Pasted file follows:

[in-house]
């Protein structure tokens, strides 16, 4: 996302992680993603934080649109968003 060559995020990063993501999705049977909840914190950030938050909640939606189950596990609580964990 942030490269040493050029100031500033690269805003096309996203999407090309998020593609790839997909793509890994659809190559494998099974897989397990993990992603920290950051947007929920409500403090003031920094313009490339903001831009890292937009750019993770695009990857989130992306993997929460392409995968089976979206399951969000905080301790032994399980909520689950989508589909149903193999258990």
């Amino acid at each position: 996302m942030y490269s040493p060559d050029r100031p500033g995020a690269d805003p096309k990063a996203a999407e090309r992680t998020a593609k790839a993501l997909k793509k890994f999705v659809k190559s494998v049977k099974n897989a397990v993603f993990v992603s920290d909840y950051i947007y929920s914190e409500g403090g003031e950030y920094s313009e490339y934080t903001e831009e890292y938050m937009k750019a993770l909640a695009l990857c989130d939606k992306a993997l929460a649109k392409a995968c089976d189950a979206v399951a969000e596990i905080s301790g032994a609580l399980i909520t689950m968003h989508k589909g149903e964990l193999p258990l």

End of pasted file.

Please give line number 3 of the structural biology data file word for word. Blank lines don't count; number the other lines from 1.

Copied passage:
């Amino acid at each position: 996302m942030y490269s040493p060559d050029r100031p500033g995020a690269d805003p096309k990063a996203a999407e090309r992680t998020a593609k790839a993501l997909k793509k890994f999705v659809k190559s494998v049977k099974n897989a397990v993603f993990v992603s920290d909840y950051i947007y929920s914190e409500g403090g003031e950030y920094s313009e490339y934080t903001e831009e890292y938050m937009k750019a993770l909640a695009l990857c989130d939606k992306a993997l929460a649109k392409a995968c089976d189950a979206v399951a969000e596990i905080s301790g032994a609580l399980i909520t689950m968003h989508k589909g149903e964990l193999p258990l």